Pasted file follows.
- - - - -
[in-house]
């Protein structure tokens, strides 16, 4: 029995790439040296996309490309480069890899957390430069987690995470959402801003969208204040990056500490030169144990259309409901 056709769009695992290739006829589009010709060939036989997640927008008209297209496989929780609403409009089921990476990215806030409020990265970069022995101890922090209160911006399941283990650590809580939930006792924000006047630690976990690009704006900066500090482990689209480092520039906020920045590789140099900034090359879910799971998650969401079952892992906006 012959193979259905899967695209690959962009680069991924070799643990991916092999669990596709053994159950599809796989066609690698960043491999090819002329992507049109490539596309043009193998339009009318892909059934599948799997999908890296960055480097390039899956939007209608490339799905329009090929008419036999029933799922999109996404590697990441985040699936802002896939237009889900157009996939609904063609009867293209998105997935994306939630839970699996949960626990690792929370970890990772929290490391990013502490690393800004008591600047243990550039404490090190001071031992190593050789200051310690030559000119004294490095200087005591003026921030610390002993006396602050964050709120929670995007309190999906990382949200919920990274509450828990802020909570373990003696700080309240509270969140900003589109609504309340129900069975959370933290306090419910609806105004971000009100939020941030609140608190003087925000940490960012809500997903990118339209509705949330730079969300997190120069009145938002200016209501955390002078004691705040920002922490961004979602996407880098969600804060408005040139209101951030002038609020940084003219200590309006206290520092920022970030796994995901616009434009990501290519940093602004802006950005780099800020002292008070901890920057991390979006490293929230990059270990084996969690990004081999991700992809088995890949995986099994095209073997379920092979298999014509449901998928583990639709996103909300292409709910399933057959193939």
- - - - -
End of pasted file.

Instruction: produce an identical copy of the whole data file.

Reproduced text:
[in-house]
């Protein structure tokens, strides 16, 4: 029995790439040296996309490309480069890899957390430069987690995470959402801003969208204040990056500490030169144990259309409901 056709769009695992290739006829589009010709060939036989997640927008008209297209496989929780609403409009089921990476990215806030409020990265970069022995101890922090209160911006399941283990650590809580939930006792924000006047630690976990690009704006900066500090482990689209480092520039906020920045590789140099900034090359879910799971998650969401079952892992906006 012959193979259905899967695209690959962009680069991924070799643990991916092999669990596709053994159950599809796989066609690698960043491999090819002329992507049109490539596309043009193998339009009318892909059934599948799997999908890296960055480097390039899956939007209608490339799905329009090929008419036999029933799922999109996404590697990441985040699936802002896939237009889900157009996939609904063609009867293209998105997935994306939630839970699996949960626990690792929370970890990772929290490391990013502490690393800004008591600047243990550039404490090190001071031992190593050789200051310690030559000119004294490095200087005591003026921030610390002993006396602050964050709120929670995007309190999906990382949200919920990274509450828990802020909570373990003696700080309240509270969140900003589109609504309340129900069975959370933290306090419910609806105004971000009100939020941030609140608190003087925000940490960012809500997903990118339209509705949330730079969300997190120069009145938002200016209501955390002078004691705040920002922490961004979602996407880098969600804060408005040139209101951030002038609020940084003219200590309006206290520092920022970030796994995901616009434009990501290519940093602004802006950005780099800020002292008070901890920057991390979006490293929230990059270990084996969690990004081999991700992809088995890949995986099994095209073997379920092979298999014509449901998928583990639709996103909300292409709910399933057959193939």